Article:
I’m sitting in a cyber cafe in Kisumu with a belly full of pizza and couldn’t be happier. This week all of the trainees shadowed actual PCV’s throughout Kenya to get a better feel for what their job would be for the next two years. I totally lucked out and got to shadow the volunteer I will be replacing, in Siaya! It was AMAZING! Tomorrow we head back to Machakos, and tonight we stay in a hotel here in Kisumu, so my apologies for this being the least detailed blog so far. I’m writing it on a whim and paying for every second I’m typing.
Our entire group went shadowing last week, in pairs to different sites throughout Kenya. We all departed from Machakos together and there were 12 volunteers in our matatu. We had an insanely turbulent matatu ride from Machakos alllllllll the way to Kisumu, which took about 10 hours. I think 8 of the hours were on a paved road. Check out a map and you will see that we trekked clear across the country! The latter part of the trip was the part without pavement, and it was from Kericho to Kisumu. The funny part is that there is a “tarmac,” but it is apparently under construction, so there are signs that say “DIVERSION” and you just drive off the side of the road, through the bush for about a mile or so and then you come back on the pavement for about another mile until you see “DIVERSION” again. It’s much crazier than it sounds, especially at night. We made it to the hotel around 10-11pm, way after dark and only one person puked. Great.
In the morning, my friend and neighbor Sarah and I departed from the group to head towards Siaya on another crammed matatu. I have learned that a matatu is NEVER full. A van equipped for about 12 people had 21 at one point, and the sliding side door was open and men stand with their head in and ass out. We also pass as often as we can, even when cars are coming the other way. I’m glad that I won’t be relying on matatu transportation much. This trip took 1-2 hours, and the scenery was amazing. I think of it as the West Virginia of Africa. There are mountains and lakes, trees and animals EVERYWHERE. Most of the animals are cows and goats, strangely. But we did see one Zebra and a few baboons.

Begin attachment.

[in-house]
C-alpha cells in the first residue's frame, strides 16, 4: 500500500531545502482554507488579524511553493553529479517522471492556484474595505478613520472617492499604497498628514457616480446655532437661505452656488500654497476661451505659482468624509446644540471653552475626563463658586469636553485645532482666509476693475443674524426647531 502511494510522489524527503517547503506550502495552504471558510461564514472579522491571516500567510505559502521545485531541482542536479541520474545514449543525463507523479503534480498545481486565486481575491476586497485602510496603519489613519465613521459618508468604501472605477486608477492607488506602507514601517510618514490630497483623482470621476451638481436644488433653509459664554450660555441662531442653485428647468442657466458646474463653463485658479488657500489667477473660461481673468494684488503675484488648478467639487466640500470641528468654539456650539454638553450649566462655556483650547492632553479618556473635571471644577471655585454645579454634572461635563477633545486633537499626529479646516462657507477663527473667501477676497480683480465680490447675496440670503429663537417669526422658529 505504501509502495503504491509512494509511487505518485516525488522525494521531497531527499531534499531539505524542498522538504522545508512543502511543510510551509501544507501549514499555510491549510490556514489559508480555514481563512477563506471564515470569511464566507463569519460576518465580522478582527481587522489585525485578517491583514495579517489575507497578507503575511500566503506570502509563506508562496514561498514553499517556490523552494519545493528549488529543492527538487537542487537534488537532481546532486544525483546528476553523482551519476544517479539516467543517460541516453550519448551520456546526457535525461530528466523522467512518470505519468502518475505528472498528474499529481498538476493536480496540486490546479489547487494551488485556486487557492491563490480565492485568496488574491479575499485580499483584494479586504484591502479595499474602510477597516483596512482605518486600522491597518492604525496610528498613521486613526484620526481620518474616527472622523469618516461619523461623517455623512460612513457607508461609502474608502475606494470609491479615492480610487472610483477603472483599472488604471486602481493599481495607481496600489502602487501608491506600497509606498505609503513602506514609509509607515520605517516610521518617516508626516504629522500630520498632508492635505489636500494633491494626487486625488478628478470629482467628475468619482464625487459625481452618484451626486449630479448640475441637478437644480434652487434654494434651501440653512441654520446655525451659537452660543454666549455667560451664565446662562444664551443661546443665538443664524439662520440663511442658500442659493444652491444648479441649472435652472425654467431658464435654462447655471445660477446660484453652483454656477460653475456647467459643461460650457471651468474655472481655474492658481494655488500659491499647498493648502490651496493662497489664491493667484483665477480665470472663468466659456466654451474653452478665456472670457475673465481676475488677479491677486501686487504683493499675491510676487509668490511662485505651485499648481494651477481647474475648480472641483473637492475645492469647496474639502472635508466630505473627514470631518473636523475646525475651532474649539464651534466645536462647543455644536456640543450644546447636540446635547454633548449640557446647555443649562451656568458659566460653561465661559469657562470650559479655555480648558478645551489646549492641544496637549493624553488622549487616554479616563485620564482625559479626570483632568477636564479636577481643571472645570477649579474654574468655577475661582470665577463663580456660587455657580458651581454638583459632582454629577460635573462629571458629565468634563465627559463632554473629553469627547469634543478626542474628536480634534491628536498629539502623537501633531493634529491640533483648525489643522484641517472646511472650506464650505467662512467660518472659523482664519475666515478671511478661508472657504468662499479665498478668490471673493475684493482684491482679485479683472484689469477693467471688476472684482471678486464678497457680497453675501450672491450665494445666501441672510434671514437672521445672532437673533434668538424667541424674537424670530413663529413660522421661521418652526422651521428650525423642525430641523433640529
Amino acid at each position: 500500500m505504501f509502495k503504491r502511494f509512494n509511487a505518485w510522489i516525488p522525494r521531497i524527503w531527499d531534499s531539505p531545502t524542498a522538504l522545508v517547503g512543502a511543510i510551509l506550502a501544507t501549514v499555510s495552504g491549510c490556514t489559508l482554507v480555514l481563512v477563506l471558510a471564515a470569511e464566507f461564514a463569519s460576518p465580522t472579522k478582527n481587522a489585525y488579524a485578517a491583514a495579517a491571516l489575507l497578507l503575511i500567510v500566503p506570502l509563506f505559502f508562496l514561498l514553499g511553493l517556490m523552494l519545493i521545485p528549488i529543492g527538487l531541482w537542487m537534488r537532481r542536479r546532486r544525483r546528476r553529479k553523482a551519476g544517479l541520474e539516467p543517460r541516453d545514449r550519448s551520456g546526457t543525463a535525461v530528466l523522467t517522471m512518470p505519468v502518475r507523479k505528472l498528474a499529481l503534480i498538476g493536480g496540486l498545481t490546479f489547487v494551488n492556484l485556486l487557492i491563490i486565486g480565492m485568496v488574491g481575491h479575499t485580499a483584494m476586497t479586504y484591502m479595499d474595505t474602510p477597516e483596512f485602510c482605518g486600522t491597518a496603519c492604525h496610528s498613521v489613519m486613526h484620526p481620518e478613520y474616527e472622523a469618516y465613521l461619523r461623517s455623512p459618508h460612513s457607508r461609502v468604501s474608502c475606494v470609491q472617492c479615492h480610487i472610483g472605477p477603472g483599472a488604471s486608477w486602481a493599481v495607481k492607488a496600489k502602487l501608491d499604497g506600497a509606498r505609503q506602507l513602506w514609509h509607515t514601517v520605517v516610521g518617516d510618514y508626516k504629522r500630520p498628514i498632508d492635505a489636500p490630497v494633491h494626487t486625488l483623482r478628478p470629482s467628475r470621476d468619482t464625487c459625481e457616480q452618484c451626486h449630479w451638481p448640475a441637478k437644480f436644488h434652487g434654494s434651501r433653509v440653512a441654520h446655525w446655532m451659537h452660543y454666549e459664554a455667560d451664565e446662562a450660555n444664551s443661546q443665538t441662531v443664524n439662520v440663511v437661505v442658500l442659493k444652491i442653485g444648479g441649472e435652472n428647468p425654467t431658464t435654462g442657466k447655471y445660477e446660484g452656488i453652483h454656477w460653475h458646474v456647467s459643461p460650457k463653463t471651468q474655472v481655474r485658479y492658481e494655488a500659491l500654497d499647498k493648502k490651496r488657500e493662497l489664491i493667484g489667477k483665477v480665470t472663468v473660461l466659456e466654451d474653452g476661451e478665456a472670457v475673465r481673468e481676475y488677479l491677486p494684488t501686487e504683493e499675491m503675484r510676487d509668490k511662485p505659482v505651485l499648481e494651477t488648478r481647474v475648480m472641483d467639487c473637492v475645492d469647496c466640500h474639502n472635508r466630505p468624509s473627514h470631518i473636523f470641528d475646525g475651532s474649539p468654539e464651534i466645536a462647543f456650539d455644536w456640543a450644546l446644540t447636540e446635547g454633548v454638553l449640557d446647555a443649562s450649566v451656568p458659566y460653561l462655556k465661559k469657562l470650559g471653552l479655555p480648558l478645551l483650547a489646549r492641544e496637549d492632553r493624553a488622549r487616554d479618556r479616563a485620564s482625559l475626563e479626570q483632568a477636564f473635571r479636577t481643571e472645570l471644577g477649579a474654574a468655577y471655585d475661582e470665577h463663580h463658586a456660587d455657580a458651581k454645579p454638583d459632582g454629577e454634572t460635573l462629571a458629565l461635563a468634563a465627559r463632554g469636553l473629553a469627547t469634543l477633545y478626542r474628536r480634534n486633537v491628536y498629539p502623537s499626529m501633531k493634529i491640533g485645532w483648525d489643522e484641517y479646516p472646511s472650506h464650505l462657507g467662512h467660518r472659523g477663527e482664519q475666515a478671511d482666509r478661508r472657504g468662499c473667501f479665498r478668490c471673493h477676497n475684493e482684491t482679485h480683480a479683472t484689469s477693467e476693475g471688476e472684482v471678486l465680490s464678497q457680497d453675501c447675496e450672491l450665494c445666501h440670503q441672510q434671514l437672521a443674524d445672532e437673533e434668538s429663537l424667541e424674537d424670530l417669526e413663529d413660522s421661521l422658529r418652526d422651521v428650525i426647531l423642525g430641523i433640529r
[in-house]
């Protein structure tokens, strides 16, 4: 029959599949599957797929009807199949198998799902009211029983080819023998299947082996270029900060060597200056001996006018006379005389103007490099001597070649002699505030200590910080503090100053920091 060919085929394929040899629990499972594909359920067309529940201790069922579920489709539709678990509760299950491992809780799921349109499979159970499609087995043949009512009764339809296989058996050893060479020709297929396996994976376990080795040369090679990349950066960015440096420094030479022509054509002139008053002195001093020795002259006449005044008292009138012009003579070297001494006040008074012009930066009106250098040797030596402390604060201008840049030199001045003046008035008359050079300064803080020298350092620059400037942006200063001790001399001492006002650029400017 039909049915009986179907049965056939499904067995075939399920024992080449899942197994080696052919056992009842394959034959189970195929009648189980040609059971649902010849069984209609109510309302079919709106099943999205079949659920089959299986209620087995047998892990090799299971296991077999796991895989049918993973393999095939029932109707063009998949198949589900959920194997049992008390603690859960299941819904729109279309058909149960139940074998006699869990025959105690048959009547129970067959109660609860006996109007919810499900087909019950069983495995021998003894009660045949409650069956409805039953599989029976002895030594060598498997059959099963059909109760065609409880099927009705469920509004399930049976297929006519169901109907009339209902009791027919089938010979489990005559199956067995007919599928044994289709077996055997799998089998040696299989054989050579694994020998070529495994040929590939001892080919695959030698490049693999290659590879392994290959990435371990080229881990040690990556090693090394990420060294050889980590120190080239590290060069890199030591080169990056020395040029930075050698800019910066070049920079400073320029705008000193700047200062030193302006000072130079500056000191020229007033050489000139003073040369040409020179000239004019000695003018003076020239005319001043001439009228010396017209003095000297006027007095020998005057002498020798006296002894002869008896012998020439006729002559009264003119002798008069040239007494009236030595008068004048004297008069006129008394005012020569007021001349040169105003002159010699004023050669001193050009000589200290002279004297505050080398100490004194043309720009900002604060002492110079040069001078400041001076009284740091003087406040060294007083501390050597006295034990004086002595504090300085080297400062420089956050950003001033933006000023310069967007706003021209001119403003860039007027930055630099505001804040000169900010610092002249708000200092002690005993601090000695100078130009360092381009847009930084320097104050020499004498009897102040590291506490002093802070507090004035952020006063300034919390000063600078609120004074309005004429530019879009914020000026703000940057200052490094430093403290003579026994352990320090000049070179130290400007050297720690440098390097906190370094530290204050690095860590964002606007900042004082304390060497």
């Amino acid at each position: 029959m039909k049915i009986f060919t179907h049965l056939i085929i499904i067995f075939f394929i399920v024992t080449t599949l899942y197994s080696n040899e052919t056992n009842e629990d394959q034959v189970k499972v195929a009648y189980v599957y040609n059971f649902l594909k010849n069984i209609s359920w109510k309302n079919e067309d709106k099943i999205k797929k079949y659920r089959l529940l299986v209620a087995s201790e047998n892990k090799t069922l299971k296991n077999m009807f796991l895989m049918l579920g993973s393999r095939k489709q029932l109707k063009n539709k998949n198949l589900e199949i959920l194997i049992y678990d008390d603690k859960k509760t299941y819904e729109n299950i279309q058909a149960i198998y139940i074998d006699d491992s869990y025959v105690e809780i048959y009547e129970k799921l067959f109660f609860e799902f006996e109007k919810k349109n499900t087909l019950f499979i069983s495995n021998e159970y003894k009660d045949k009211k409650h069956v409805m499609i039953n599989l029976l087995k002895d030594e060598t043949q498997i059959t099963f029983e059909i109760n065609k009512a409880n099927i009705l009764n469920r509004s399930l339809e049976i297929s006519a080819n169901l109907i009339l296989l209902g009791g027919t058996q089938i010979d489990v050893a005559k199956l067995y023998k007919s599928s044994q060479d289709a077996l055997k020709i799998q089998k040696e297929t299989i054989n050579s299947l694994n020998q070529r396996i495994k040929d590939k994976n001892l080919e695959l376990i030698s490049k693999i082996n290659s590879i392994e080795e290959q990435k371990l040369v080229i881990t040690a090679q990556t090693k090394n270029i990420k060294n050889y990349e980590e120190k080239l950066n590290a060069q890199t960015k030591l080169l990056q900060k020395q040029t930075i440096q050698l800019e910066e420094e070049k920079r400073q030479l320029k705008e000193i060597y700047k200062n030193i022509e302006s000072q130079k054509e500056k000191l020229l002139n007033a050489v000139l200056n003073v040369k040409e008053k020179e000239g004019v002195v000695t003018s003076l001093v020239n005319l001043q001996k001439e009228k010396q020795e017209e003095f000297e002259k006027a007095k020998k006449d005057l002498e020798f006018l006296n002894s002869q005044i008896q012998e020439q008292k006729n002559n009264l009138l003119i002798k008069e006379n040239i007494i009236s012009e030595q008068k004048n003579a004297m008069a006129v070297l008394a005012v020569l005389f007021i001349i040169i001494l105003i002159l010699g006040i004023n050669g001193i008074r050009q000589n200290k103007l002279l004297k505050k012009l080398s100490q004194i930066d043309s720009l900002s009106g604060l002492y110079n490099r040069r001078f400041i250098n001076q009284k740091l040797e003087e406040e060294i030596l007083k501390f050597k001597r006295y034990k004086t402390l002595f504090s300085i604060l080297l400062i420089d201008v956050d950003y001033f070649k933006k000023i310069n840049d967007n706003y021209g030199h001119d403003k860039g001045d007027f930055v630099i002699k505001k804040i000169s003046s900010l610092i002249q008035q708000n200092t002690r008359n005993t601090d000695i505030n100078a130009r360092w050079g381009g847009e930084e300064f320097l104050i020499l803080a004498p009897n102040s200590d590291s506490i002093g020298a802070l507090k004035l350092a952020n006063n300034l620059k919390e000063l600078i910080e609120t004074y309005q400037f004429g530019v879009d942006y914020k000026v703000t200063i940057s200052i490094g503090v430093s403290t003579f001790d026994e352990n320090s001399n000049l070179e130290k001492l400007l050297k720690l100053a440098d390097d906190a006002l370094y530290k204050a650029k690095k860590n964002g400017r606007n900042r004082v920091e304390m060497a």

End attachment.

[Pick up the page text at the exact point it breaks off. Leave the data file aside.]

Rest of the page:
Whitney, the current Deaf Education Volunteer at Nina School for the Deaf met us as soon as we squeezed out of the matatu in Siaya. We decided that since the site is about 10 km away we would spend the night at a hotel in Siaya and go to the site in the morning. We had a fun, easy going night and took our first ride on a bado-bado – which is really just hopping on the back of someone else’s bicycle and cruising. It was awkward, and I didn’t want to do it, but cheap and easy. I better get used to it, looks like I’ll be doing a lot of “bado bado-ing” in Siaya. We also met the headmaster that night – he came to meet us at the hotel and in the morning he drove us to Nina.
The headmaster – Mr. Ambalo. He is AMAZING! I can’t even begin to tell you how lucky I am to have such a great headmaster. I can’t wait to work with him. And he has a beautiful family, which we met. He lives between Siaya and Nina, and he has a car – which comes in handy when your only transport is a bike. But even past that – he is just a truly awesome, trustworthy guy. Whitney told us how great he has been with her, and how much he supports her while still encouraging her to be independent. He truly cares about the kids and his job, and he loves his family. I had so much fun last week in Siaya with Sara, Whitney and Mr. Ambalo.
There is really too much for me to tell right now, so let me work on it at home and get back to you on the details about my site. I can say, though, that I absolutely love this place and as much as I miss all of you at home, I’m absolutely blown away by how much I love it here. Pictures on Facebook and more details to come soon!